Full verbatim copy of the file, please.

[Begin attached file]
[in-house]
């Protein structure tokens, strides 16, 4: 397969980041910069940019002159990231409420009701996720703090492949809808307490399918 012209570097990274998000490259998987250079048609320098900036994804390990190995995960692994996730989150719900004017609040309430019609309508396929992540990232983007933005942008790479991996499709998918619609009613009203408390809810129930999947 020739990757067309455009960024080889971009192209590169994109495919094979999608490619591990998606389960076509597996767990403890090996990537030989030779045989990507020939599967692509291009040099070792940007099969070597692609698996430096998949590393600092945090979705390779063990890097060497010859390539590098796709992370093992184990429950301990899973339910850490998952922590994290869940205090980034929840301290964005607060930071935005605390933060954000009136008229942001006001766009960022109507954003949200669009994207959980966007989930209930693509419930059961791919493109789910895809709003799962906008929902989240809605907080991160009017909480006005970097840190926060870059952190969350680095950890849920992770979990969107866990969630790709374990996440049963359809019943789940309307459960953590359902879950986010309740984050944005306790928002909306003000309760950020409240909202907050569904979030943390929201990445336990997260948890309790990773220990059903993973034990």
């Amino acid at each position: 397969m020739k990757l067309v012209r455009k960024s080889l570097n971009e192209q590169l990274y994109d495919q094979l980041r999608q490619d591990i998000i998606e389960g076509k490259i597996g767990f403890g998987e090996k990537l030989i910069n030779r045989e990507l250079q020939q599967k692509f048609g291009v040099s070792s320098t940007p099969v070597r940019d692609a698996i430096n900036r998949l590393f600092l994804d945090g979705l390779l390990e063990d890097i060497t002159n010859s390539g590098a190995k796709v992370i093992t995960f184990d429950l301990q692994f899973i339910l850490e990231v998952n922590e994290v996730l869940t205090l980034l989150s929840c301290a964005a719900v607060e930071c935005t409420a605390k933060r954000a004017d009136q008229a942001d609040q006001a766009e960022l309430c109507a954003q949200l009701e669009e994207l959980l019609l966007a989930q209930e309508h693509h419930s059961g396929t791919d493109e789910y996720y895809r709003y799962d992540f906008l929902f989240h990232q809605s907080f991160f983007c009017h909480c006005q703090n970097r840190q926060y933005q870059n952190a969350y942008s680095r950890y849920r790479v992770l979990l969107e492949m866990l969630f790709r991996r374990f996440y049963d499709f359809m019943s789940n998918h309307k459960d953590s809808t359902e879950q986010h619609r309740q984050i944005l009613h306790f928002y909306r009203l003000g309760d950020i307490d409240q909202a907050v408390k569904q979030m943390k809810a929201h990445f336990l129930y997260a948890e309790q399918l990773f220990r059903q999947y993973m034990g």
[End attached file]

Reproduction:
[in-house]
């Protein structure tokens, strides 16, 4: 397969980041910069940019002159990231409420009701996720703090492949809808307490399918 012209570097990274998000490259998987250079048609320098900036994804390990190995995960692994996730989150719900004017609040309430019609309508396929992540990232983007933005942008790479991996499709998918619609009613009203408390809810129930999947 020739990757067309455009960024080889971009192209590169994109495919094979999608490619591990998606389960076509597996767990403890090996990537030989030779045989990507020939599967692509291009040099070792940007099969070597692609698996430096998949590393600092945090979705390779063990890097060497010859390539590098796709992370093992184990429950301990899973339910850490998952922590994290869940205090980034929840301290964005607060930071935005605390933060954000009136008229942001006001766009960022109507954003949200669009994207959980966007989930209930693509419930059961791919493109789910895809709003799962906008929902989240809605907080991160009017909480006005970097840190926060870059952190969350680095950890849920992770979990969107866990969630790709374990996440049963359809019943789940309307459960953590359902879950986010309740984050944005306790928002909306003000309760950020409240909202907050569904979030943390929201990445336990997260948890309790990773220990059903993973034990």
């Amino acid at each position: 397969m020739k990757l067309v012209r455009k960024s080889l570097n971009e192209q590169l990274y994109d495919q094979l980041r999608q490619d591990i998000i998606e389960g076509k490259i597996g767990f403890g998987e090996k990537l030989i910069n030779r045989e990507l250079q020939q599967k692509f048609g291009v040099s070792s320098t940007p099969v070597r940019d692609a698996i430096n900036r998949l590393f600092l994804d945090g979705l390779l390990e063990d890097i060497t002159n010859s390539g590098a190995k796709v992370i093992t995960f184990d429950l301990q692994f899973i339910l850490e990231v998952n922590e994290v996730l869940t205090l980034l989150s929840c301290a964005a719900v607060e930071c935005t409420a605390k933060r954000a004017d009136q008229a942001d609040q006001a766009e960022l309430c109507a954003q949200l009701e669009e994207l959980l019609l966007a989930q209930e309508h693509h419930s059961g396929t791919d493109e789910y996720y895809r709003y799962d992540f906008l929902f989240h990232q809605s907080f991160f983007c009017h909480c006005q703090n970097r840190q926060y933005q870059n952190a969350y942008s680095r950890y849920r790479v992770l979990l969107e492949m866990l969630f790709r991996r374990f996440y049963d499709f359809m019943s789940n998918h309307k459960d953590s809808t359902e879950q986010h619609r309740q984050i944005l009613h306790f928002y909306r009203l003000g309760d950020i307490d409240q909202a907050v408390k569904q979030m943390k809810a929201h990445f336990l129930y997260a948890e309790q399918l990773f220990r059903q999947y993973m034990g």